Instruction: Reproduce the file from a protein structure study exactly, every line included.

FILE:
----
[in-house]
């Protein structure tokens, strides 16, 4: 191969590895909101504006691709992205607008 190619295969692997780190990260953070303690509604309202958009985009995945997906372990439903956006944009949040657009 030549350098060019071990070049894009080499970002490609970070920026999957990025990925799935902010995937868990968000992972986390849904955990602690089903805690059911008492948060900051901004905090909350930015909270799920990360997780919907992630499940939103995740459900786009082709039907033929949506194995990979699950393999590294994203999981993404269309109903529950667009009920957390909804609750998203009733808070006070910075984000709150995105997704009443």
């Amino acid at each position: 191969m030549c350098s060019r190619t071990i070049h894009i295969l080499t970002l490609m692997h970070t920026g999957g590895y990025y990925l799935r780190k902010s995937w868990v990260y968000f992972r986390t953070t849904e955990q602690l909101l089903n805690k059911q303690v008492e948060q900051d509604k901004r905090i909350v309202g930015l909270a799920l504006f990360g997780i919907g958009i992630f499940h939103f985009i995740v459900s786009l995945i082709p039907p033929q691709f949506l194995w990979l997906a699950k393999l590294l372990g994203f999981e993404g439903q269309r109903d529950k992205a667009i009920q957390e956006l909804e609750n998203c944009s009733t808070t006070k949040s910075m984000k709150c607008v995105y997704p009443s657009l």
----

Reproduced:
[in-house]
């Protein structure tokens, strides 16, 4: 191969590895909101504006691709992205607008 190619295969692997780190990260953070303690509604309202958009985009995945997906372990439903956006944009949040657009 030549350098060019071990070049894009080499970002490609970070920026999957990025990925799935902010995937868990968000992972986390849904955990602690089903805690059911008492948060900051901004905090909350930015909270799920990360997780919907992630499940939103995740459900786009082709039907033929949506194995990979699950393999590294994203999981993404269309109903529950667009009920957390909804609750998203009733808070006070910075984000709150995105997704009443």
């Amino acid at each position: 191969m030549c350098s060019r190619t071990i070049h894009i295969l080499t970002l490609m692997h970070t920026g999957g590895y990025y990925l799935r780190k902010s995937w868990v990260y968000f992972r986390t953070t849904e955990q602690l909101l089903n805690k059911q303690v008492e948060q900051d509604k901004r905090i909350v309202g930015l909270a799920l504006f990360g997780i919907g958009i992630f499940h939103f985009i995740v459900s786009l995945i082709p039907p033929q691709f949506l194995w990979l997906a699950k393999l590294l372990g994203f999981e993404g439903q269309r109903d529950k992205a667009i009920q957390e956006l909804e609750n998203c944009s009733t808070t006070k949040s910075m984000k709150c607008v995105y997704p009443s657009l």